Staring at the face of it, Zadie Smith is none too pleased.
She's not thrilled about all this hurtling back and forth across time, ocean and continents. Nor was she overjoyed to learn that she can't smoke in her Beverly Hills hotel room—or anywhere for that matter in this too sunny and strange take on a metropolis.
Nor is she...
(The entire section is 1820 words.)
James Wood (review date 24 July 2000)
SOURCE: Wood, James. “Human, All Too Inhuman.” New Republic 223, no. 4 (24 July 2000): 41–45.
[In the following review, Wood compares the verisimilitude of White Teeth with the standards for realism of contemporary fiction.]
A genre is hardening. It is becoming easy to describe the contemporary idea of the “big, ambitious novel.” Familial resemblances are asserting themselves, and a parent can be named: he is Dickens. Such recent novels as The Ground Beneath Her Feet, Mason & Dixon, Underworld, Infinite Jest, and now White Teeth overlap rather as the pages of an atlas expire into each...
(The entire section is 5450 words.)
Anita Mathias (review date 11 August 2000)
SOURCE: Mathias, Anita. “View from the Margins.” Commonweal 127, no. 14 (11 August 2000): 27–28.
[In the following review, Mathias offers a positive assessment of White Teeth.]
So-called multicultural literature in many ways extends the enterprise of the early feminist writers: “the custodians of the world's best-kept secret: / Merely the private lives of one-half of humanity,” as Carolyn Kizer put it. In this first novel, Zadie Smith, the daughter of a Jamaican immigrant to Britain, continues the enterprise of giving us the view from the margins, as she sweeps Jamaican and Bangladeshi immigrants into mainstream literature in English. For a rambunctious and...
(The entire section is 1002 words.)
Merritt Moseley (review date September 2000)
SOURCE: Moseley, Merritt. “The Modern World.” World & I 15, no. 9 (September 2000): 220.
[In the following review, Moseley assesses the depth and maturity of White Teeth, comparing Smith's sympathy for her characters and the role of her narrator to the similar traits of nineteenth-century English novelist George Eliot.]
Samad Iqbal, one of two central characters in White Teeth, Zadie Smith's remarkable debut novel, is a troubled man. He is troubled by his children, by his place in a multicultural Britain, by his inability to be the kind of good Muslim he wants himself (and others) to be. As he thinks to himself, “To the pure, all things are...
(The entire section is 2782 words.)
Daniel Soar (review date 21 September 2000)
SOURCE: Soar, Daniel. “Willesden Fast-Forward.” London Review of Books 22, no. 18 (21 September 2000): 30–31.
[In the following review, Soar offers a mixed assessment of White Teeth.]
A woman at the counter of the newsagent I was in was charged £25. I looked over to see what she could have been buying. Twenty Benson and Hedges, a packet of crisps—and a clutch of lottery tickets. Not cheap. I picture her going into the same shop Saturday after Saturday, buying more and more tickets each time. At first it was just one: then it was two, four the week after, six the next—until it was twenty, and her chances of winning were multiplied twenty times. The trick with...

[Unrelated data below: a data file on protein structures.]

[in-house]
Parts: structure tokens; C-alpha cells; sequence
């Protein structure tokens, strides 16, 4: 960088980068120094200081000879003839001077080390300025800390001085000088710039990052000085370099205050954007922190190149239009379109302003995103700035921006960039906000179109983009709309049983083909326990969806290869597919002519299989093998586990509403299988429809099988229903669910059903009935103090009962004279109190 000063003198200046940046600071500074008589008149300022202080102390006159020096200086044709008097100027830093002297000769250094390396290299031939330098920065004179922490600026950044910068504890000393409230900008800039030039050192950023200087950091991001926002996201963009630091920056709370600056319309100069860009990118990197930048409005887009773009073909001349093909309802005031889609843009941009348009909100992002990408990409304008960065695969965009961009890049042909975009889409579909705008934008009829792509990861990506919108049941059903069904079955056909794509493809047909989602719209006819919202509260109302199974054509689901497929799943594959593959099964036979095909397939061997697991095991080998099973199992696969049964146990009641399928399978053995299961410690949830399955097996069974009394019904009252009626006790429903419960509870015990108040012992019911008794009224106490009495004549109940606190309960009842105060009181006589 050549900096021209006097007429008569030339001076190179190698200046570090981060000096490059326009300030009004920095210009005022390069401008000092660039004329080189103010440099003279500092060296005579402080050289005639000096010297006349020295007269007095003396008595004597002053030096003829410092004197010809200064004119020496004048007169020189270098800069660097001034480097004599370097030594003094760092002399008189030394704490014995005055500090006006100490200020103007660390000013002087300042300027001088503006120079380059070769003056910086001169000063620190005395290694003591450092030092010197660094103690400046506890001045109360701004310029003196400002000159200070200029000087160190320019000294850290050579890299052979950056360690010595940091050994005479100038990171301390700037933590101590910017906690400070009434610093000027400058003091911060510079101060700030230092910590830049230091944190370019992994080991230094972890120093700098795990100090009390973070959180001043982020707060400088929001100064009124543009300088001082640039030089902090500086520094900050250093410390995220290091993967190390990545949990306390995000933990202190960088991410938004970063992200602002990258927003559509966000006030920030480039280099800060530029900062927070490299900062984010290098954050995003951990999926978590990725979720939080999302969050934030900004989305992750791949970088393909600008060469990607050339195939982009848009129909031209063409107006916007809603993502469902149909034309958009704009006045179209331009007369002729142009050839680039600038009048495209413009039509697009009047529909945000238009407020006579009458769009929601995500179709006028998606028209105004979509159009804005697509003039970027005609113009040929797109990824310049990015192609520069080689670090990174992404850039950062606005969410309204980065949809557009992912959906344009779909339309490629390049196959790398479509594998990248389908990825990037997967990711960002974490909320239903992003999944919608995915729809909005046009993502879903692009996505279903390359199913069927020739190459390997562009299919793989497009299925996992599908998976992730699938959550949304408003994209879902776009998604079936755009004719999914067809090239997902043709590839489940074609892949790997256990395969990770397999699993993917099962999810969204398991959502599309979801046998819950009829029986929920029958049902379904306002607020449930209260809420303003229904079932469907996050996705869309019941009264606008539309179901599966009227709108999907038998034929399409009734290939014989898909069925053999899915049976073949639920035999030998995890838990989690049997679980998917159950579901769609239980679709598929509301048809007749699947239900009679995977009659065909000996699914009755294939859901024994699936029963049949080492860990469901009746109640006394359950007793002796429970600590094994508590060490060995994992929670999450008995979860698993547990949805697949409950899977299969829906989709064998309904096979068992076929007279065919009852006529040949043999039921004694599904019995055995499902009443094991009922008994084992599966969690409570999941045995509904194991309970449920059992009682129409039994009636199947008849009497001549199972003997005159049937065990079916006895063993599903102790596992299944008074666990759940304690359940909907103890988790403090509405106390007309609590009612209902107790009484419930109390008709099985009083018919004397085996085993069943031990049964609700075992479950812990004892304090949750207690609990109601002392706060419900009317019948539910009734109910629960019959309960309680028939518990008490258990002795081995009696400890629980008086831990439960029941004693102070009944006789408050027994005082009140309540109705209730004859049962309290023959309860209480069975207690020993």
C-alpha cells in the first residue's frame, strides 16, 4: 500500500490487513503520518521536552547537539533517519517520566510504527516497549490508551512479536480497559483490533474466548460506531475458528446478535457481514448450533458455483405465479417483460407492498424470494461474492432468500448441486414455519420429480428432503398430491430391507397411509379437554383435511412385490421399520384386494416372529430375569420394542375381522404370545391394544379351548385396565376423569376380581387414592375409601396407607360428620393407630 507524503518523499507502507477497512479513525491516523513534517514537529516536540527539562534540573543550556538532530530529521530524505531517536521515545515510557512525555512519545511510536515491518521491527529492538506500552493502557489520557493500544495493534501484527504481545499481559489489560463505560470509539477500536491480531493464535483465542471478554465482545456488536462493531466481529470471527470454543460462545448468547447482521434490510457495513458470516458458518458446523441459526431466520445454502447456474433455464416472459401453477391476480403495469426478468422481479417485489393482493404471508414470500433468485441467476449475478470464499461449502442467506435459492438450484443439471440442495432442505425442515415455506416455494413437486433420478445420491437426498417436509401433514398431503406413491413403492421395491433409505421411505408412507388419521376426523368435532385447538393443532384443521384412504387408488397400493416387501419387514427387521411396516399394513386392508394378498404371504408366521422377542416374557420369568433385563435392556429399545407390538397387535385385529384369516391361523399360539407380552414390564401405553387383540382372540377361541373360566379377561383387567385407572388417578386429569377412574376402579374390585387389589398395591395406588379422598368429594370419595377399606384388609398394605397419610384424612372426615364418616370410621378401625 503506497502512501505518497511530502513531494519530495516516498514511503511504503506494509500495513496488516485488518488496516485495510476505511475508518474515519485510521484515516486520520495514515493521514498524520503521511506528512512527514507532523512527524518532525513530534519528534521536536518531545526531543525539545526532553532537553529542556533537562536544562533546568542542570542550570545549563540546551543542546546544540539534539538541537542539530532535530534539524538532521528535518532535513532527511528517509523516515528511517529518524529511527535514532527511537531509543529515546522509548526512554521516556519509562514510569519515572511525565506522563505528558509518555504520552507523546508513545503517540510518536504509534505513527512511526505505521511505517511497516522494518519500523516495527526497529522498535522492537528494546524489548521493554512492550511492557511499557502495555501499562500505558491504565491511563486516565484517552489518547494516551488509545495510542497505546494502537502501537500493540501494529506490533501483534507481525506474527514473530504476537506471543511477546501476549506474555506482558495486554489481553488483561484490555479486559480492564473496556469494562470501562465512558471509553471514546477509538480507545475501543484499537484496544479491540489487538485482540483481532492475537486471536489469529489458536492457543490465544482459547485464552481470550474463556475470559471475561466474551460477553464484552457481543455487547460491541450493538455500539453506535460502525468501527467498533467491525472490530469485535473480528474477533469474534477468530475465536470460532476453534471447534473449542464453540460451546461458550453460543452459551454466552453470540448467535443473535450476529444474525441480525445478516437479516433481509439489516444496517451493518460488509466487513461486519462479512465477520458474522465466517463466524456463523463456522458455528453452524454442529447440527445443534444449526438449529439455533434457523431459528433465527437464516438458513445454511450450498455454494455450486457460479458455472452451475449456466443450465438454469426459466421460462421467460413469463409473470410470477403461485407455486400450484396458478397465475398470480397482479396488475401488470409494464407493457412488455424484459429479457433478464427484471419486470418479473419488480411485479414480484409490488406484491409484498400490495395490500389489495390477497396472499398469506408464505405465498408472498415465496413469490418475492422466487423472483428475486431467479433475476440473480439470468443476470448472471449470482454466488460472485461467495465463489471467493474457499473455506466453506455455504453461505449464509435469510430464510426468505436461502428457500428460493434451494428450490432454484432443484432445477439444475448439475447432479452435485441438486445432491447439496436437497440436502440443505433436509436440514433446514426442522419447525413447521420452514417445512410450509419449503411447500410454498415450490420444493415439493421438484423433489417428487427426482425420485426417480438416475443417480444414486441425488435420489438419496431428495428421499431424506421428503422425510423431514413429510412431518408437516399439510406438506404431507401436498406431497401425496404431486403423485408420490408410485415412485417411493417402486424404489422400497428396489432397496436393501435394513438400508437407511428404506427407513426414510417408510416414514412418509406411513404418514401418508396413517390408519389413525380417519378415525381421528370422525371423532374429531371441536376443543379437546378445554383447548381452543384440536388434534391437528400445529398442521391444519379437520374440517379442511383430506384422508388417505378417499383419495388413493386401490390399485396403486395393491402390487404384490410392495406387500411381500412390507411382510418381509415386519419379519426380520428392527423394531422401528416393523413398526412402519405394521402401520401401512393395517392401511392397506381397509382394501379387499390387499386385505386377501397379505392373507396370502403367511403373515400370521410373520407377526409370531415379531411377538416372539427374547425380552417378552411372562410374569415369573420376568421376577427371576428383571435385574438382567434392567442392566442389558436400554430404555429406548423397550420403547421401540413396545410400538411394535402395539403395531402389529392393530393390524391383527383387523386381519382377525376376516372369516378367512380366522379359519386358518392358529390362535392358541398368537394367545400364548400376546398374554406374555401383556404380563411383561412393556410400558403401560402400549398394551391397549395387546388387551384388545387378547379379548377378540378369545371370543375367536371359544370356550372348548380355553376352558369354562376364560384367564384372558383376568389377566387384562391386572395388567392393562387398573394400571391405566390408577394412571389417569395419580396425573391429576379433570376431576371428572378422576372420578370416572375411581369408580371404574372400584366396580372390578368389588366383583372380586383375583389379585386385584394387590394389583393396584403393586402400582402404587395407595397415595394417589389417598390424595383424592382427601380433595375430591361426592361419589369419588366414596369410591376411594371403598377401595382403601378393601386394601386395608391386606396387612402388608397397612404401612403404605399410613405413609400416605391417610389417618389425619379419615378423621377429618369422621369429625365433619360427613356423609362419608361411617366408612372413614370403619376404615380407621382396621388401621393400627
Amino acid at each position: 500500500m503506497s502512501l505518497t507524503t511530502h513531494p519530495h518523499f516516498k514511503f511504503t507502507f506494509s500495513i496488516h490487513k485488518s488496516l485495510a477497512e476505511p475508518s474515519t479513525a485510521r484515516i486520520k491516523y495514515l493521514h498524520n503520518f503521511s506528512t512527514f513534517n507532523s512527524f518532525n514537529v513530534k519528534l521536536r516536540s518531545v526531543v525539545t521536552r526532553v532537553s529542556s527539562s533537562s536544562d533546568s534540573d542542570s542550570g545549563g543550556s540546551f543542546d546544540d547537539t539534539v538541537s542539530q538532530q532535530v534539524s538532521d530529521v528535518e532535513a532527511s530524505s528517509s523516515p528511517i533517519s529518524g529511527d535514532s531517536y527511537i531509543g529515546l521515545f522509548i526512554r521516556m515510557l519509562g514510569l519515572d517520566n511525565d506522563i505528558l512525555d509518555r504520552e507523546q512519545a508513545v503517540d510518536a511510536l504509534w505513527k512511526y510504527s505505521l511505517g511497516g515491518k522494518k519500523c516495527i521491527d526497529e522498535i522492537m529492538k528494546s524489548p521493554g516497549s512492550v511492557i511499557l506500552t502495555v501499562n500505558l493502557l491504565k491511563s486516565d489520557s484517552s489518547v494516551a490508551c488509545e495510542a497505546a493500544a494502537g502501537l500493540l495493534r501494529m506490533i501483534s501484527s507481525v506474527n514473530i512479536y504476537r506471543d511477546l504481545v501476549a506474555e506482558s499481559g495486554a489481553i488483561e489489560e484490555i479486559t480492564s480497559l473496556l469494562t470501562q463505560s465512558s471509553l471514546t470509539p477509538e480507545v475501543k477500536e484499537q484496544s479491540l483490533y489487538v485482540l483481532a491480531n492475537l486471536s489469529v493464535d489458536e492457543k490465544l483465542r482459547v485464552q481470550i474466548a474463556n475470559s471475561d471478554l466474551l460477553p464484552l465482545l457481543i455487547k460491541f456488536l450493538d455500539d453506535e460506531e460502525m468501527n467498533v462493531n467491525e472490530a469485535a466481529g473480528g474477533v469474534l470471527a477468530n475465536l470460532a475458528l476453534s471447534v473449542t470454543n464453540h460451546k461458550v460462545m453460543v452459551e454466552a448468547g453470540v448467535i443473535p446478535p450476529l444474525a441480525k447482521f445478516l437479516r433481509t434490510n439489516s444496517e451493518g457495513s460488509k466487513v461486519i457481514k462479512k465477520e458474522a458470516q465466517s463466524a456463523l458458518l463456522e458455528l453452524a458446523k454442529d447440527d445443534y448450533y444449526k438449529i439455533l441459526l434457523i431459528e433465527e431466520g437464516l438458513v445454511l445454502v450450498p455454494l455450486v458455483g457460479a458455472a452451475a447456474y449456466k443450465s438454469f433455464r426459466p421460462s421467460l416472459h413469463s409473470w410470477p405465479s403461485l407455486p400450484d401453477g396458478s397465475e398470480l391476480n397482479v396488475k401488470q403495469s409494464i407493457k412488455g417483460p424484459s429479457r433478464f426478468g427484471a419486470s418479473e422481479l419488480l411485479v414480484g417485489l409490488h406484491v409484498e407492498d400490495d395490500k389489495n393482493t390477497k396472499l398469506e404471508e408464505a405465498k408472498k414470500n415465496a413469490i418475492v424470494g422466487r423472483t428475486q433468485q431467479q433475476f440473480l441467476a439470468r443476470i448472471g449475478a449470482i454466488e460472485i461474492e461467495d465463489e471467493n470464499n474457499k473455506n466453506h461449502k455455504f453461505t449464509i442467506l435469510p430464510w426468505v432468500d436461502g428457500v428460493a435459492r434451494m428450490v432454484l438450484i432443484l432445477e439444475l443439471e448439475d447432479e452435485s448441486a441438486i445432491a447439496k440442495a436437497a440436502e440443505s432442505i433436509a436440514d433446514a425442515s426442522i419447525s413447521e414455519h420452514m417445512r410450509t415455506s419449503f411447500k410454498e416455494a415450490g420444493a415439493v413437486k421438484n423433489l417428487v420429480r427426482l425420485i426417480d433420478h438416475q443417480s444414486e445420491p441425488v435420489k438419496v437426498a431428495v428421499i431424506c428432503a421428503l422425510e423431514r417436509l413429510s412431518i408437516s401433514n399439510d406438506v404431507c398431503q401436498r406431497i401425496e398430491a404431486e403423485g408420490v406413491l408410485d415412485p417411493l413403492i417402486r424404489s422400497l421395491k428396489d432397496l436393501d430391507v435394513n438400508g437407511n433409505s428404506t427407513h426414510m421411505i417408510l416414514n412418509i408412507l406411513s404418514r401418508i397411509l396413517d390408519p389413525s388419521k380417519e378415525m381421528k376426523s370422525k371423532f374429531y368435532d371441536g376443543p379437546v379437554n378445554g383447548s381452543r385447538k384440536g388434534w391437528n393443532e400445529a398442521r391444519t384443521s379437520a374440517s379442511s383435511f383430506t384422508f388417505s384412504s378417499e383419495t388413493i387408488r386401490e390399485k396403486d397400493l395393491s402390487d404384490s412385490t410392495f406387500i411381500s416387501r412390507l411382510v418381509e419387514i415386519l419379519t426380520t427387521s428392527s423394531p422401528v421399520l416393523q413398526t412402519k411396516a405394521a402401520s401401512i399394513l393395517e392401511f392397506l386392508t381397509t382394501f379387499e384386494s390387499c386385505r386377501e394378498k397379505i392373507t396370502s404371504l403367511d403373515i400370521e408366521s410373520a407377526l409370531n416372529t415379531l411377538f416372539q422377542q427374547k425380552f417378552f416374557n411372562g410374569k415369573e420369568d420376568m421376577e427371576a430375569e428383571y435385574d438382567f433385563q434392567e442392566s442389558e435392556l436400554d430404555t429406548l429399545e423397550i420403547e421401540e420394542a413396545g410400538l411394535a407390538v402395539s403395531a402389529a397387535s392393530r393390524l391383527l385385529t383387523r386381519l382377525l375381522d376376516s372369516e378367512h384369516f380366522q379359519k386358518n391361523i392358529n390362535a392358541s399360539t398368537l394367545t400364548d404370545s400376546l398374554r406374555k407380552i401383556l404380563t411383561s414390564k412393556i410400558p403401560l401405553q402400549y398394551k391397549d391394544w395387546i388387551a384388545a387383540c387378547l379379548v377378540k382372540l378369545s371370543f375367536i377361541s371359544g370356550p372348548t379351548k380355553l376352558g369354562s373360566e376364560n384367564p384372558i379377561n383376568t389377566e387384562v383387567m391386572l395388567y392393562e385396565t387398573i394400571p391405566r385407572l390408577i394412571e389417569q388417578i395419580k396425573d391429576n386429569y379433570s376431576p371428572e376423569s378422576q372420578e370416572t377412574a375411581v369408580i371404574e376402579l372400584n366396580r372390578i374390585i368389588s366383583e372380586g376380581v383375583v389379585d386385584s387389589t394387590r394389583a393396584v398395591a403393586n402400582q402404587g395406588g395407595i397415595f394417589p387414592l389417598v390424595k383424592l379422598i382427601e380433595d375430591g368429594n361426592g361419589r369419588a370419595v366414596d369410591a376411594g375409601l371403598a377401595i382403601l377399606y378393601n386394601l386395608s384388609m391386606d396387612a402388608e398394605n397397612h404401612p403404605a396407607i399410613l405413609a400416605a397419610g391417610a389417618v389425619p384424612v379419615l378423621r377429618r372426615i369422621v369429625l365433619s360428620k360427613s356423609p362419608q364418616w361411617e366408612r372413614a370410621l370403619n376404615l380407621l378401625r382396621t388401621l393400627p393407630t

(The entire section is 3230 words.)
Askhari Hodari (review date September–October 2000)
SOURCE: Hodari, Askhari. Review of White Teeth, by Zadie Smith. Black Issues Book Review 2, no. 5 (September–October 2000): 27.
[In the following review, Hodari commends the wit, lively spirit, and self-assured narrative of White Teeth, but argues that the novel lacks a strong focus and its ending seems contrived.]
Many people, whether they admit it or not, have thought about suicide—have wished, if only momentarily, they were dead. Archibald Jones, a forty-something white man who folds paper for a living, took his desire to the edge of fruition.
As [White Teeth] begins, Archie is sitting locked in a car breathing noxious...
(The entire section is 591 words.)
Kathleen O'Grady (review date October 2000)
SOURCE: O'Grady, Kathleen. “The Empire Strikes Back.” Women's Review of Books 18, no. 1 (October 2000): 19–20.
[In the following review, O'Grady examines the multicultural themes, characters, and settings of White Teeth.]
When the renowned Andrew Wylie literary agency secured a rumored ＄400,000 advance for a first-time author, based on only a plot synopsis and two completed chapters, the British literary world took a serious look at the young woman who could command such numbers for the mere idea of a novel. The media tagged along, too, having already fueled the sudden rise of J. K. Rowling, the author of the Harry Potter series. As it turned out,...
(The entire section is 1738 words.)
John Lanchester (review date 28 February 2001)
SOURCE: Lanchester, John. “The Land of Accidents.” New York Review of Books 48, no. 2 (28 February 2001): 29–31.
[In the following review, Lanchester examines White Teeth, focusing on the characters's searches for self-identity in culturally diverse England.]
In April 1990, Norman Tebbit, the former chairman of the British Conservative Party, made a speech on the subject of immigration. He imagined Asian and Afro-Caribbean citizens of the United Kingdom watching a cricket match between their former homelands and their adopted country, and posed a question:
Which side do they cheer for? It's an interesting test. Are you...
(The entire section is 3220 words.)
Crowley, Jason. “The Tiger Woods of Literature?” New Statesman 130, no. 4522 (29 January 2001): 57.
Crowley contemplates Smith's chances of continued success following her highly successful debut.
Hensher, Philip. “Write First Time.” Daily Telegraph (19 February 2000): 6.
Hensher interviews Smith, Peter Ho Davies, and Francine Stock about their first publications.
Hodari, Askhari. “The Mystique of Zadie Smith.” Black Issues Book Review 2, no. 5 (September–October 2000): 26–27.
Hodari examines Smith's thought processes and ideas while...
(The entire section is 334 words.)